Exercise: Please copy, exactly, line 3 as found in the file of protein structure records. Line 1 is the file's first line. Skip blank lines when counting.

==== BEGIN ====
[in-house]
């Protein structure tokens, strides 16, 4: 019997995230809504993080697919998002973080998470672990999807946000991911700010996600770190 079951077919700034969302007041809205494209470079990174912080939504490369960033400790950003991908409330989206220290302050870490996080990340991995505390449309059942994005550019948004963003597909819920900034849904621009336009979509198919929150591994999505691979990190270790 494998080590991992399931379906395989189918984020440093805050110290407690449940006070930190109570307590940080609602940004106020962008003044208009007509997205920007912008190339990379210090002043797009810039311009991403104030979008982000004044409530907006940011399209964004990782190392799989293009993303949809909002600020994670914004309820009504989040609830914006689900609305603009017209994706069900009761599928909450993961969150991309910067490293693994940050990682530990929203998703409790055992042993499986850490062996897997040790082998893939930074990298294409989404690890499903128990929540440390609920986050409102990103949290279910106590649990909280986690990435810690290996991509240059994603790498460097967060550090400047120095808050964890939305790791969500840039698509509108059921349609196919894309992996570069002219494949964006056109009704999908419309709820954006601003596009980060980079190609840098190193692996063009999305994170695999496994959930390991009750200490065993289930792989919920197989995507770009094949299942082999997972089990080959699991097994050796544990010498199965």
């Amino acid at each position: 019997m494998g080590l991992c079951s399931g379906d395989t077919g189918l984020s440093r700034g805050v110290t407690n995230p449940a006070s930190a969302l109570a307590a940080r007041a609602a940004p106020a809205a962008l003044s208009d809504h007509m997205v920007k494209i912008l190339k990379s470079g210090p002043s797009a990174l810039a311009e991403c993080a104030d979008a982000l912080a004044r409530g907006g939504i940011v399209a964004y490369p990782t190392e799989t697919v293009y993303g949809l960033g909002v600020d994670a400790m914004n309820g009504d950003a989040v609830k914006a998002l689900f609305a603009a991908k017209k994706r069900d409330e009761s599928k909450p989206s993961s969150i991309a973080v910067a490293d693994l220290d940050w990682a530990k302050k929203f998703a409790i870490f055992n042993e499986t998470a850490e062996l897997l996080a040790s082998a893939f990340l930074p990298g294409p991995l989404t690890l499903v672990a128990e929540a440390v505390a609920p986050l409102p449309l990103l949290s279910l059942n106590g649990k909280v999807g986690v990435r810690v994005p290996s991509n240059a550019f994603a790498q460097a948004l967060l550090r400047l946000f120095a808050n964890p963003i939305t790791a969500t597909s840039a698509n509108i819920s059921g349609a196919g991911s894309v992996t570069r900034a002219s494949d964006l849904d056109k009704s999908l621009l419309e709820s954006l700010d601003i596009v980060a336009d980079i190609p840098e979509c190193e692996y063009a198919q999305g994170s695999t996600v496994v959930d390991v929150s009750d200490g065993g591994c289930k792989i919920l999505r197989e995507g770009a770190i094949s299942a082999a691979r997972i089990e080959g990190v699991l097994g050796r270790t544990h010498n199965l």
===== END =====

């Amino acid at each position: 019997m494998g080590l991992c079951s399931g379906d395989t077919g189918l984020s440093r700034g805050v110290t407690n995230p449940a006070s930190a969302l109570a307590a940080r007041a609602a940004p106020a809205a962008l003044s208009d809504h007509m997205v920007k494209i912008l190339k990379s470079g210090p002043s797009a990174l810039a311009e991403c993080a104030d979008a982000l912080a004044r409530g907006g939504i940011v399209a964004y490369p990782t190392e799989t697919v293009y993303g949809l960033g909002v600020d994670a400790m914004n309820g009504d950003a989040v609830k914006a998002l689900f609305a603009a991908k017209k994706r069900d409330e009761s599928k909450p989206s993961s969150i991309a973080v910067a490293d693994l220290d940050w990682a530990k302050k929203f998703a409790i870490f055992n042993e499986t998470a850490e062996l897997l996080a040790s082998a893939f990340l930074p990298g294409p991995l989404t690890l499903v672990a128990e929540a440390v505390a609920p986050l409102p449309l990103l949290s279910l059942n106590g649990k909280v999807g986690v990435r810690v994005p290996s991509n240059a550019f994603a790498q460097a948004l967060l550090r400047l946000f120095a808050n964890p963003i939305t790791a969500t597909s840039a698509n509108i819920s059921g349609a196919g991911s894309v992996t570069r900034a002219s494949d964006l849904d056109k009704s999908l621009l419309e709820s954006l700010d601003i596009v980060a336009d980079i190609p840098e979509c190193e692996y063009a198919q999305g994170s695999t996600v496994v959930d390991v929150s009750d200490g065993g591994c289930k792989i919920l999505r197989e995507g770009a770190i094949s299942a082999a691979r997972i089990e080959g990190v699991l097994g050796r270790t544990h010498n199965l």